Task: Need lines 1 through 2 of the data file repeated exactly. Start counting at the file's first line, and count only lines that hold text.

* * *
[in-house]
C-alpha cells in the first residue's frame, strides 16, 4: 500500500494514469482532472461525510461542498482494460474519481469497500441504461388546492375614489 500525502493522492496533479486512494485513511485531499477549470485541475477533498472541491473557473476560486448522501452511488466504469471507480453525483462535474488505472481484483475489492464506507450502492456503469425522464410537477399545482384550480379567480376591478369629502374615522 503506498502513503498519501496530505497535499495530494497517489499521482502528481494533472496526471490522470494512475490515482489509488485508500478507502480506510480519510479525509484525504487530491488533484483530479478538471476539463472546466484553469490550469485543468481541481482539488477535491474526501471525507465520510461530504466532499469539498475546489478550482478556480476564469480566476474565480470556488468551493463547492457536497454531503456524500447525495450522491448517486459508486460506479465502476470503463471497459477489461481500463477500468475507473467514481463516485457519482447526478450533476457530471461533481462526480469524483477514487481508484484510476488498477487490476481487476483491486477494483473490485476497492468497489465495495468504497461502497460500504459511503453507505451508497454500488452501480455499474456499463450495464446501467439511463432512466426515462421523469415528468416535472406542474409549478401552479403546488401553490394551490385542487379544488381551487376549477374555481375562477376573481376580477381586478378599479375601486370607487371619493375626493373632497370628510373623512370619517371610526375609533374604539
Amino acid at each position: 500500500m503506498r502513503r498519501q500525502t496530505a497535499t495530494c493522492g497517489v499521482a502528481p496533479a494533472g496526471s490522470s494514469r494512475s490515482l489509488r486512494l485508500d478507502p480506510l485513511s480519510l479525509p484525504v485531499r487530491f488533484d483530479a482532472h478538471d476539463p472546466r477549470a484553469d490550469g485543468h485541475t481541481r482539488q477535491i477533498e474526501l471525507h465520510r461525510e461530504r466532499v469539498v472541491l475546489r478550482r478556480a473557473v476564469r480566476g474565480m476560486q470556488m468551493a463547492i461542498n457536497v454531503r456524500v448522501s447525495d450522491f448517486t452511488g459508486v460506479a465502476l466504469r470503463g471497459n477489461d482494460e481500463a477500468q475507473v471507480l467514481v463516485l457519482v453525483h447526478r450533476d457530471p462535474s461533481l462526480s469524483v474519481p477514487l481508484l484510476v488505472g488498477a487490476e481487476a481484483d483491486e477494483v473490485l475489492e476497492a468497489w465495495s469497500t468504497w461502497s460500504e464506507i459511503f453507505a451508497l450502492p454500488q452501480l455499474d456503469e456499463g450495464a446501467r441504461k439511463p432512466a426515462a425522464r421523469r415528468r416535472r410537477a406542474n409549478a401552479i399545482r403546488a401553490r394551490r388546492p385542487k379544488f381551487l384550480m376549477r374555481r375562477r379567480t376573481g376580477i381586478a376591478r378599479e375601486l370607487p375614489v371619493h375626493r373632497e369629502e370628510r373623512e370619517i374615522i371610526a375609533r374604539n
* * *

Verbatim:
[in-house]
C-alpha cells in the first residue's frame, strides 16, 4: 500500500494514469482532472461525510461542498482494460474519481469497500441504461388546492375614489 500525502493522492496533479486512494485513511485531499477549470485541475477533498472541491473557473476560486448522501452511488466504469471507480453525483462535474488505472481484483475489492464506507450502492456503469425522464410537477399545482384550480379567480376591478369629502374615522 503506498502513503498519501496530505497535499495530494497517489499521482502528481494533472496526471490522470494512475490515482489509488485508500478507502480506510480519510479525509484525504487530491488533484483530479478538471476539463472546466484553469490550469485543468481541481482539488477535491474526501471525507465520510461530504466532499469539498475546489478550482478556480476564469480566476474565480470556488468551493463547492457536497454531503456524500447525495450522491448517486459508486460506479465502476470503463471497459477489461481500463477500468475507473467514481463516485457519482447526478450533476457530471461533481462526480469524483477514487481508484484510476488498477487490476481487476483491486477494483473490485476497492468497489465495495468504497461502497460500504459511503453507505451508497454500488452501480455499474456499463450495464446501467439511463432512466426515462421523469415528468416535472406542474409549478401552479403546488401553490394551490385542487379544488381551487376549477374555481375562477376573481376580477381586478378599479375601486370607487371619493375626493373632497370628510373623512370619517371610526375609533374604539